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The 20 Greatest Max Martin Songs That Never Topped the Charts

Due largely in part to the success of a high profile, big budget music video starring Kendrick Lamar, Mariska Hargitay, and many more celebrities, Taylor Swift’s 1989 cut “Bad Blood” rose to the No. 1 spot on the Billboard Hot 100. More notable than the pop star’s success is the man behind the scenes, Swedish superproducer Max Martin, who has scored 22 chart-topping hits as a songwriter.

Though non-pop fans, might not know his name, Martin’s responsible for smashes since 1999 that include Britney Spears’ “…Baby One More Time” (his first taste of No. 1 success on the Hot 100), Katy Perry’s “Teenage Dream,” and Swift’s 2012 anthemic “We Are Never Ever Getting Back Together.” But the 44-year-old hit-maker also has his fingerprints all over a bunch of highly successful singles that never eked out the same chart victory as “Bad Blood.” Below, SPIN‘s compiled 20 of the best Max Martin songs that never achieved No. 1 success, in chronological order (with a full Spotify playlist, sans Swift, at the bottom of the post).

Backstreet Boys, “Everybody (Backstreet’s Back)” (Jive, 1997)
Hot 100 Chart Peak: No. 4
Though Martin worked with the boy band on several tracks from the U.S. edition of their 1997 self-titled LP, it was “Everybody” that showed off his slickly polished, guitar-driven melodies best. A co-production with Denniz Pop, founder of the Swede’s Cheiron Studios, the Backstreet Boys’ single remains one of the group’s most memorable moments, appearing as a postlude in the 2013 Seth Rogen movie This Is the End.

Robyn, “Show Me Love” (BMG, 1998)
Hot 100 Chart Peak: No. 7
Not to be confused with the Robin S. track of the same name, Robyn’s 1998 breakout U.S. success would be her last taste of mainstream fame this side of the Atlantic until her Body Talk trilogy in the late ’00s. “Show Me Love” fits right in with the production Martin was doing with Backstreet and Britney Spears at the time, swaddling the Swedish pop star’s voice in pounding pianos and twinkling, otherworldly chimes with a bluesy beat propelling the harmonies.

N* SYNC, “Tearin’ up My Heart” (RCA, 1998)
Hot 100 Chart Peak: No. 59
Martin had a special touch when it came to groups, understanding exactly where to plug in each one of the members’ respective vocals and personalities to keep the narrative structure of their songs compelling. “Tearin’ Up My Heart” is one of N* SYNC’s most soulful songs — and it felt like it was everywhere that year — but it failed to chart higher than No. 59, and Timberlake never turned to the producer for any of his solo material.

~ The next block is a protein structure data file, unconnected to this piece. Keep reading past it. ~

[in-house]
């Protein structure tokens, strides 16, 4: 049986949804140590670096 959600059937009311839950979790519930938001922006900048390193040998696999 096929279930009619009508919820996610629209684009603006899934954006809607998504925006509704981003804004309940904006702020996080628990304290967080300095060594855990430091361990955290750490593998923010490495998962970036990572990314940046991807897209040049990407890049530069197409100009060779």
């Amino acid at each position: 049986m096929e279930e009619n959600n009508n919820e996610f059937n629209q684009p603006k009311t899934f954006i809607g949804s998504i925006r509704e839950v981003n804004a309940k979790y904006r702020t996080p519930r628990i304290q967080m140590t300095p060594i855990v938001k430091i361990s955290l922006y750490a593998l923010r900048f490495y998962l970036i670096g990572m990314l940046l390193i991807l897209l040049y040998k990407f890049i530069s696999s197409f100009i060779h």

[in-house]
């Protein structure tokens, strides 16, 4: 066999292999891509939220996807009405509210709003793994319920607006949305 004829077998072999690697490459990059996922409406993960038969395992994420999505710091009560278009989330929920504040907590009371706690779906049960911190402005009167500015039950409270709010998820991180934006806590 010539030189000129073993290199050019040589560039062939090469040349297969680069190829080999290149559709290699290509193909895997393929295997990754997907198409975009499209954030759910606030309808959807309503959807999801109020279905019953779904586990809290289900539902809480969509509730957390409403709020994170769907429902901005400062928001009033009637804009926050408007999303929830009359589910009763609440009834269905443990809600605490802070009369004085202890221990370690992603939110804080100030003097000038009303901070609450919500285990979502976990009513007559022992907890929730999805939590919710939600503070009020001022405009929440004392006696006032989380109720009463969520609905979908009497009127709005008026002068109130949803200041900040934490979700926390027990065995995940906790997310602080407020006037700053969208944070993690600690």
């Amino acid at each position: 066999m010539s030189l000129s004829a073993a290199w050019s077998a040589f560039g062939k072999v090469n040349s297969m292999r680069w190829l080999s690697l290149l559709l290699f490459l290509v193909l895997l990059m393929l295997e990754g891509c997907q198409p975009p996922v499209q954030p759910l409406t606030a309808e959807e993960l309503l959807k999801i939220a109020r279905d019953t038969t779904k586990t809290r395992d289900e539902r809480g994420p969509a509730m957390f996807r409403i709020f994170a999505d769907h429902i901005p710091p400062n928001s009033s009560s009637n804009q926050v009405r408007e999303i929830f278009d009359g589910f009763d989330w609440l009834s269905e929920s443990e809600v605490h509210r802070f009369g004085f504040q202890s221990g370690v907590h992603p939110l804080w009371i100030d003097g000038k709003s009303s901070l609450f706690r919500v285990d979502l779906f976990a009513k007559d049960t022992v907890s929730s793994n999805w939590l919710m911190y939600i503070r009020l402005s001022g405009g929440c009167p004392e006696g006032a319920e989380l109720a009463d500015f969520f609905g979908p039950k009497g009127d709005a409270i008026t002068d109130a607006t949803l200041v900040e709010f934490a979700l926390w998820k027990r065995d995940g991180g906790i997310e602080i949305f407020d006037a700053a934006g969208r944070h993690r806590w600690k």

Britney Spears, “(You Drive Me) Crazy” (Jive, 1999)
Hot 100 Chart Peak: No. 10
In his early production years, Martin often melded his Swedish songwriting sensibilities with the sounds of mainstream terrestrial radio here in the U.S., but “(You Drive Me) Crazy” goes full Scandinavian with its clanking syncopated bells, stretched-rubber bass, and scratching turntables. Spears dipped into Martin’s well plenty more times, and for good reason: their partnership eventually yielded the No. 1 hit, “…Baby One More Time.”

Backstreet Boys, “I Want It That Way” (Jive, 1999)
Hot 100 Chart Peak: No. 6
Everyone in the English-speaking world knows this Max Martin song, due mostly in part to the way he raises the melodic stakes on that inescapably hooky chorus. Though “I Want It That Way” came short of the top spot, the Backstreet Boys still called on their producer-in-crime several more times, including on 2013’s comeback project In a World Like This.

Bon Jovi, “It’s My Life” (Island, 2000)
Hot 100 Chart Peak: No. 33
Bon Jovi has Martin to thank for the drum-pounding, wholly pop “It’s My Life,” a crossover success that introduced the New Jersey band to younger generations and relaunched the conversation — albeit briefly — about their Top 40 relevance.

Britney Spears, “Oops!…I Did It Again” (Jive, 2000)
Hot 100 Chart Peak: No. 9
When Britney donned that skintight red catsuit in the “Oops!” video, she all but forced the jaws of boys around the world onto the ground. Her 2000 hit never achieved the chart success of “…Baby One More Time,” but it stripped back the then-teen sex symbol’s remaining innocence, not to mention staking Brit’s eternal ownership over the ellipsis.

Kelly Clarkson, “Since U Been Gone” (RCA, 2004)
Hot 100 Chart Peak: No. 2
As the New Yorker writer John Seabrook points out in his upcoming book The Hit Factory (based on a 2012 article of the same name), the first-ever American Idol winner hated “Since U Been Gone” after she recorded it, begging Clive Davis to keep it off her 2004 album Breakaway. What, and deprive the masses of brilliantly structured pop with powerhouse vocals, rock-leaning guitar (the likes of which Katy Perry would later incorporate into her biggest hits), and brain-ingraining lyrics (“I’m so moving on / YEAH, yeah!“)?

The Veronicas, “Everything I’m Not” (Sire, 2005)
Hot 100 Chart Peak: N/A
If you’re sensing a theme here — loads of staccato guitars and bass, strong female vocals, a crescendo of noise just before the chorus comes crashing down — it’s because Martin quickly established a formula with plenty of room for variable. Though the Australian twin duo didn’t make a stateside splash with “Everything I’m Not,” failing to chart at all, it’s a worthy step-sister of “Since U Been Gone” that didn’t deserve the dirt American audiences paid it.